Colin Flack

Early years growing up in his family s hotel on the North Antrim Coast has structured and challenged Colin s perspective of the Irish landscape, which is prevalent in his current work.

Winters spent looking out at rough seas and the distant coast of Scotland and summers playing on the beach or running through the Antrim Glens has often affected the nature of his work, obvious evidence of this are gloomy grey and black pictures painted in the dead of winter or contrasting vibrant coloured paintings from the brightest days of spring and summer.

Colin has always been fascinated by art, spending a lot of his formative years in his parents art gallery run by the late Lawson Birch meant he often did his homework among Ireland's greatest artists. Colin s work is inspired by his surroundings, struggling to portray light and texture in his work.

Running his own gallery and framing business has allowed Colin to be surrounded by paintings. This not only inspires but also allows practice of innovative techniques learnt from his fellow artists of all generations who regularly visit.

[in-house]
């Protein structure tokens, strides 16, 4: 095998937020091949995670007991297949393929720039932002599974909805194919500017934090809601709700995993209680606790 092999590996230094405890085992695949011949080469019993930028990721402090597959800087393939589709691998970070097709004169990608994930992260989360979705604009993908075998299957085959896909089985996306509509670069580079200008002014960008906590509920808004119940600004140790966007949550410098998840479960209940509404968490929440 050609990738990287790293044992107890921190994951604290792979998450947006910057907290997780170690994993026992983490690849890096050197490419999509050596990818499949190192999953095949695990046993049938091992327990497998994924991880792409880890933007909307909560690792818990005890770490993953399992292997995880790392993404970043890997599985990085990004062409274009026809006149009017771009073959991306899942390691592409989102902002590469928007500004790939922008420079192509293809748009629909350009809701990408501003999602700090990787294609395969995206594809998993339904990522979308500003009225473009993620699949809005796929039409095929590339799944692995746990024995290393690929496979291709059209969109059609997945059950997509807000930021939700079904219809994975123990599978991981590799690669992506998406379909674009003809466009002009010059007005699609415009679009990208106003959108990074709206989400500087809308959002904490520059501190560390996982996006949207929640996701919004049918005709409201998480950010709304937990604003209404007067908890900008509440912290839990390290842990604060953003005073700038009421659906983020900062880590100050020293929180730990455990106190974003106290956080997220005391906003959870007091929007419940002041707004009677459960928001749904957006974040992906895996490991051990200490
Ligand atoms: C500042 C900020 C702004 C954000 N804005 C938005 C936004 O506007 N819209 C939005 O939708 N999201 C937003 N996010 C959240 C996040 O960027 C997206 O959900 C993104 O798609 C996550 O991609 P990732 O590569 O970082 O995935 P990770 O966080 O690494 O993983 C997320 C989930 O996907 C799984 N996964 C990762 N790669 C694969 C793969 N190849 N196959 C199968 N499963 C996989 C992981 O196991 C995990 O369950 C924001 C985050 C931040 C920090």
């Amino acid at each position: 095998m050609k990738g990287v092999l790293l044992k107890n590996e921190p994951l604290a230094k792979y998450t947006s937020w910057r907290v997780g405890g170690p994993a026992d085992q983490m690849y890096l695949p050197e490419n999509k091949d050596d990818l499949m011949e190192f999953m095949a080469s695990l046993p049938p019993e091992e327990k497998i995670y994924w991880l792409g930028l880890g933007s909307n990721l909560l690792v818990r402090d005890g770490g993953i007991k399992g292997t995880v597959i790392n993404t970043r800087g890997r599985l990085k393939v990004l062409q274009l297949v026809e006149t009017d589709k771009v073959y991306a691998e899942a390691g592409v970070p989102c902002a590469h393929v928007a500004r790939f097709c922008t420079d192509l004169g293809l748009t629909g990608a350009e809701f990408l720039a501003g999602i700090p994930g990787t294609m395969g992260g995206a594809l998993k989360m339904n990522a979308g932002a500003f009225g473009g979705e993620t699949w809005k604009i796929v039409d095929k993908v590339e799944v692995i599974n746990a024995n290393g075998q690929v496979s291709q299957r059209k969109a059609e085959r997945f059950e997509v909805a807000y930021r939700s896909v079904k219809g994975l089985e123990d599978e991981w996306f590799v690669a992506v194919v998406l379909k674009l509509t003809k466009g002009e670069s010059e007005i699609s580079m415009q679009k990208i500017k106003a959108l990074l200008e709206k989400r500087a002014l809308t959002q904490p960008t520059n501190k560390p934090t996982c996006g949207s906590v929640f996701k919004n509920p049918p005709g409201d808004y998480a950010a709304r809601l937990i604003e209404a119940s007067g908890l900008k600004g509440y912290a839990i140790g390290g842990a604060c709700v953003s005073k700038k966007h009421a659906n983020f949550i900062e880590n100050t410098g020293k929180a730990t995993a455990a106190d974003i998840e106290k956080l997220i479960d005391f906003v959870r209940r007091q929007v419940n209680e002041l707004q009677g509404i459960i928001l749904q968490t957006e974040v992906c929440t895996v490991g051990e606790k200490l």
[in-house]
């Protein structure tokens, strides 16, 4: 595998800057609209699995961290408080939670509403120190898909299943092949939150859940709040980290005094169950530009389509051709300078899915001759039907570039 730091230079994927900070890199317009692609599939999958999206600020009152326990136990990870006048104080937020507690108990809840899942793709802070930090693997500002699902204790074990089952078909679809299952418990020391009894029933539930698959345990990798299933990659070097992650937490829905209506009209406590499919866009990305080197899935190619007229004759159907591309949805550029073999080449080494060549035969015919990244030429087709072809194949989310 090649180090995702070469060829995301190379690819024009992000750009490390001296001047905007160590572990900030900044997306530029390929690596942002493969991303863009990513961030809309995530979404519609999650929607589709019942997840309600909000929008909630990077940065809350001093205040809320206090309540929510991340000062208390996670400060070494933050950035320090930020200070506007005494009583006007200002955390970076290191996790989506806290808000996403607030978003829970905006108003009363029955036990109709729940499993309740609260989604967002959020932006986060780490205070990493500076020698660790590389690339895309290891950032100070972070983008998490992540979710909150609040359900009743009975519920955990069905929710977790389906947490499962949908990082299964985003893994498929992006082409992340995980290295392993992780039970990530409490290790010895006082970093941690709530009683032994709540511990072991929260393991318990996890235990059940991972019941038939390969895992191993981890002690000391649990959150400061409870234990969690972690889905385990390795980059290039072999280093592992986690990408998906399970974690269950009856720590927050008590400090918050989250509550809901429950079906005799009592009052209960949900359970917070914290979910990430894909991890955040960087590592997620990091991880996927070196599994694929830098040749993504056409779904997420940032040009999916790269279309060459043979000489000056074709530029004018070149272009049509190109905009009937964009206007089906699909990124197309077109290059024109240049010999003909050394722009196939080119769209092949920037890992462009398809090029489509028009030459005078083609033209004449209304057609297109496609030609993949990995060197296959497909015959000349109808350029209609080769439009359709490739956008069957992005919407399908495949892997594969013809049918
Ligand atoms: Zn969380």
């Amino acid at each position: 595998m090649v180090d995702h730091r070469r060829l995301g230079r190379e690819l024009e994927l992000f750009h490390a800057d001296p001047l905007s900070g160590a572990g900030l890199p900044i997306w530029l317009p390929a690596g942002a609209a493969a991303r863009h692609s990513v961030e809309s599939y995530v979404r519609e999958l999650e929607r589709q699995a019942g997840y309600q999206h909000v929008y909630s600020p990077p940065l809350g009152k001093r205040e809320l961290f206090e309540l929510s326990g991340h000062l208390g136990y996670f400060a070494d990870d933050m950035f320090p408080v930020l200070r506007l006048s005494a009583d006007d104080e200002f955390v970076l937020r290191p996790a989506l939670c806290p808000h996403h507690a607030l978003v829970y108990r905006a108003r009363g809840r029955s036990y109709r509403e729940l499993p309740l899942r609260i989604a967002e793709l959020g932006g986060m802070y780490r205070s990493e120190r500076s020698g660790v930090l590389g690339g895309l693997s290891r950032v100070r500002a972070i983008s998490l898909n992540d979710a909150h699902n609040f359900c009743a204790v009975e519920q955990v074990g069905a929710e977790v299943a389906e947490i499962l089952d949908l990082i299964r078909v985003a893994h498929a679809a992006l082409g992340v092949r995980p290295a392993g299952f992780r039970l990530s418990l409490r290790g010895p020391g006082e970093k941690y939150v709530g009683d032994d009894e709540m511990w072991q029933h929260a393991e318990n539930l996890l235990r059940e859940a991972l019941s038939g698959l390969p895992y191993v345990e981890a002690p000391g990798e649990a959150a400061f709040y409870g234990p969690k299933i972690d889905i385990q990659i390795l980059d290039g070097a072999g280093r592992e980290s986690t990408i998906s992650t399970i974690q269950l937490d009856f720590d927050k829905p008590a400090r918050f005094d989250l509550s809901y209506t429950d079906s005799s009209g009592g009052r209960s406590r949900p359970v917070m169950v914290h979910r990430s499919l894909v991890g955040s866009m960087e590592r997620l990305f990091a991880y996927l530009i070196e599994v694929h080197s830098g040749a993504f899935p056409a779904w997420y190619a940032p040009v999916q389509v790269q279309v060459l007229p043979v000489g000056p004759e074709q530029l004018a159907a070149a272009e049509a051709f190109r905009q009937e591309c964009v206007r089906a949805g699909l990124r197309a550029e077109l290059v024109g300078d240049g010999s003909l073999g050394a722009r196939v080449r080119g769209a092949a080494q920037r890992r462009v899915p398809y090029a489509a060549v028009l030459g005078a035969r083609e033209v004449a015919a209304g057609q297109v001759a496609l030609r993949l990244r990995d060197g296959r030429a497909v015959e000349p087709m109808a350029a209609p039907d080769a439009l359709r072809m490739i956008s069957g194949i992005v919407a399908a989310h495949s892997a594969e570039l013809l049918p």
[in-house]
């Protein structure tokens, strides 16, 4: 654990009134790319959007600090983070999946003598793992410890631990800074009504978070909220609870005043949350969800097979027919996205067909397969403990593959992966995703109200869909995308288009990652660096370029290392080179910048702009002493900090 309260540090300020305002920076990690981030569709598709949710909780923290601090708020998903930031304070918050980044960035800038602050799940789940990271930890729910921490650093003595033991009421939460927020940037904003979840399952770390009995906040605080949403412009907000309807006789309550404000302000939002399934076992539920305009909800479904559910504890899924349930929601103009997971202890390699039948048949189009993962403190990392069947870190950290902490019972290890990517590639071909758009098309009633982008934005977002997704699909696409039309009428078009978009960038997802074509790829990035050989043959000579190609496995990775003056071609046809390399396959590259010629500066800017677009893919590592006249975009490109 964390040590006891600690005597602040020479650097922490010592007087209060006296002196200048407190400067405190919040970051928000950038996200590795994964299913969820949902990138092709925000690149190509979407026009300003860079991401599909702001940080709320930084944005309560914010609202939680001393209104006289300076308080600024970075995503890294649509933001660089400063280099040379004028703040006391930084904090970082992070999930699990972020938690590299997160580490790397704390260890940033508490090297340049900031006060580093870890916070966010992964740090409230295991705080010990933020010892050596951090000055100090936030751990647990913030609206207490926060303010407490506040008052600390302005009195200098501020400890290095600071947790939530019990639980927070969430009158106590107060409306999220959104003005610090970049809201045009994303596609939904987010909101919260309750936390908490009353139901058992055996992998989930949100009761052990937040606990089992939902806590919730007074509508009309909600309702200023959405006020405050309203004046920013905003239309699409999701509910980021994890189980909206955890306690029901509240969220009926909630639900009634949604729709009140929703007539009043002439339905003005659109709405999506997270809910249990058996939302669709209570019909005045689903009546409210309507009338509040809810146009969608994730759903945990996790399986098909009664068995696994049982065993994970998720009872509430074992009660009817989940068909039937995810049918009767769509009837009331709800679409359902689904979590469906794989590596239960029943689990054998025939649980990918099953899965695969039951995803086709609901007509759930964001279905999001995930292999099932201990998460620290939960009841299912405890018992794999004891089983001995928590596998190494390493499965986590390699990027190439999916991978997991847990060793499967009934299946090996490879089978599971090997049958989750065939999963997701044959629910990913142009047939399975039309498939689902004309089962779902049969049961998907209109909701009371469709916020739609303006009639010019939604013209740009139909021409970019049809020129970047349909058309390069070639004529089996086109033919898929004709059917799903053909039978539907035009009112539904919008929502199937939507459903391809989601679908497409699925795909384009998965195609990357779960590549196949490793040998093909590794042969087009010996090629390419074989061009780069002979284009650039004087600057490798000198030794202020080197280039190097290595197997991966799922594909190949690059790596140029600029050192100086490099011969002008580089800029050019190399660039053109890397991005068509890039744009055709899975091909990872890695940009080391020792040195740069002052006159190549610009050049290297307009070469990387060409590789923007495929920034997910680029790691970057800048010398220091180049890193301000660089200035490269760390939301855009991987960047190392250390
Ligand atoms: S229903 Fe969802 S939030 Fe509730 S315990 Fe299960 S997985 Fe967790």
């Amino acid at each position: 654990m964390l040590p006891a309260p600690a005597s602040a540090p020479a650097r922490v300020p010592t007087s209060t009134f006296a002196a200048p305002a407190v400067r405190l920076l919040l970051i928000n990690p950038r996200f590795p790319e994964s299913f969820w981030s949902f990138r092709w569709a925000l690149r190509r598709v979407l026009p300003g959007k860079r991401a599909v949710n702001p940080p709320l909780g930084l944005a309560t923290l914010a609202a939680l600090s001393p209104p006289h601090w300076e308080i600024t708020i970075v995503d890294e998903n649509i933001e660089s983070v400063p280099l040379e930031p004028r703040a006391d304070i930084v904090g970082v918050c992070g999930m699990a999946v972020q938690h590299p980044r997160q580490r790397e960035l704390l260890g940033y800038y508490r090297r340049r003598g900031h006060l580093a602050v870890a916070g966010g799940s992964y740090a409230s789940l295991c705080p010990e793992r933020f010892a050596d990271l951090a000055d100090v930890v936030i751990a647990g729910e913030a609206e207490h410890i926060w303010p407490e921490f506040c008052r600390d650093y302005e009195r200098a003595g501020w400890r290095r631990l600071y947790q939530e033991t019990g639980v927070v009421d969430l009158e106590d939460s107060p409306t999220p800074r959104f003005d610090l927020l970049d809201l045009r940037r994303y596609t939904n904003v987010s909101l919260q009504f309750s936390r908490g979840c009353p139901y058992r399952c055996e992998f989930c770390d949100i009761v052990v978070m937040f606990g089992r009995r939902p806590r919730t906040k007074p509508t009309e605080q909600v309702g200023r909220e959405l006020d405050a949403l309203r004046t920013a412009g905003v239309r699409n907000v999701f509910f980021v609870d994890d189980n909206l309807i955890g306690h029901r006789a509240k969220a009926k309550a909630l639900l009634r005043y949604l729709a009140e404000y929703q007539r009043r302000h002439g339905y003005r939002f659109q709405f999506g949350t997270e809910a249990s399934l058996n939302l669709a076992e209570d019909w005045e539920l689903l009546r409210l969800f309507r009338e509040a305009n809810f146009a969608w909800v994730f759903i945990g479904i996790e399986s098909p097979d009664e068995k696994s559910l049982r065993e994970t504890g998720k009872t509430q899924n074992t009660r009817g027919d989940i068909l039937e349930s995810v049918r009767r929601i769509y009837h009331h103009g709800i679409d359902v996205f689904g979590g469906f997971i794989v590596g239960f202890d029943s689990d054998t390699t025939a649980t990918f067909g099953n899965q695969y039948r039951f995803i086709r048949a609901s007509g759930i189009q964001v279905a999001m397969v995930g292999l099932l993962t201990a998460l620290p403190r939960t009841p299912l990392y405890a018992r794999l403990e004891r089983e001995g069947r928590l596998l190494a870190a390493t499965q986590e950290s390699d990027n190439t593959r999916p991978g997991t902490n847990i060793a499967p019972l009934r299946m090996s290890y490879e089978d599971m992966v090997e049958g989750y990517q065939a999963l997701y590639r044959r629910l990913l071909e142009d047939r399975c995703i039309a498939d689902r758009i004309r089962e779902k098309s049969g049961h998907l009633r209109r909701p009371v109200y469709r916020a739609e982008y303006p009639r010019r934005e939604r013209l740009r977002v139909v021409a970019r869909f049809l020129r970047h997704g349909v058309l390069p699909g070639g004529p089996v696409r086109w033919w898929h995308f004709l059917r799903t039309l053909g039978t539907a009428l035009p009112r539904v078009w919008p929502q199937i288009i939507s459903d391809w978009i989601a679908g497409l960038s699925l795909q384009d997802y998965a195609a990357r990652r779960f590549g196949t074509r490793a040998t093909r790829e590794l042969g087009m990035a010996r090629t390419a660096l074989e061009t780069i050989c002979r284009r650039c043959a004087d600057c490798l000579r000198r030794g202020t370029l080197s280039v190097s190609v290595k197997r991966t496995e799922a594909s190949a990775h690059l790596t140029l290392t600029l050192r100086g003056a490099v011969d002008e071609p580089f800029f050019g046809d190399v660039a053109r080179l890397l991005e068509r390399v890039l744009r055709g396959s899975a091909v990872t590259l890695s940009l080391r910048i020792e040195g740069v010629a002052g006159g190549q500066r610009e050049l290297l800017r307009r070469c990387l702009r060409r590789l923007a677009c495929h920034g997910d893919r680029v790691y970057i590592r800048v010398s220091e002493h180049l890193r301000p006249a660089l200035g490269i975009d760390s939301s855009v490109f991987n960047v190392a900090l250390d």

Paints are created with the use of pure pigments, mixed with oils and waxes to create both intense colours and texture. Damar crystal glazes finish and protect paintings for enjoyment for many years to come. This unique colour pallet along with distinctive framing ensures Colin s work will be both outstanding and sought after by the discerning collector.

Colin's work is on view in many Galleries all over Ireland and England and is in many private collections around the world.

In 2003 exhibited paintings in the Fine Art Trade Guild Artists Exhibition sold within days Shows in Belfast and Dublin in 2004 along with Ireland s leading artists sold out immediately, collectors pre-booking paintings before even having seen the exhibition.

2005 again saw two sell out shows in Dublin and one in Belfast. While not unexpected it was acclamation from Michael Buckley, Chairman of the Allied Irish Bank and curator of their art collection that led to the Irish Arts Council offering a bursary.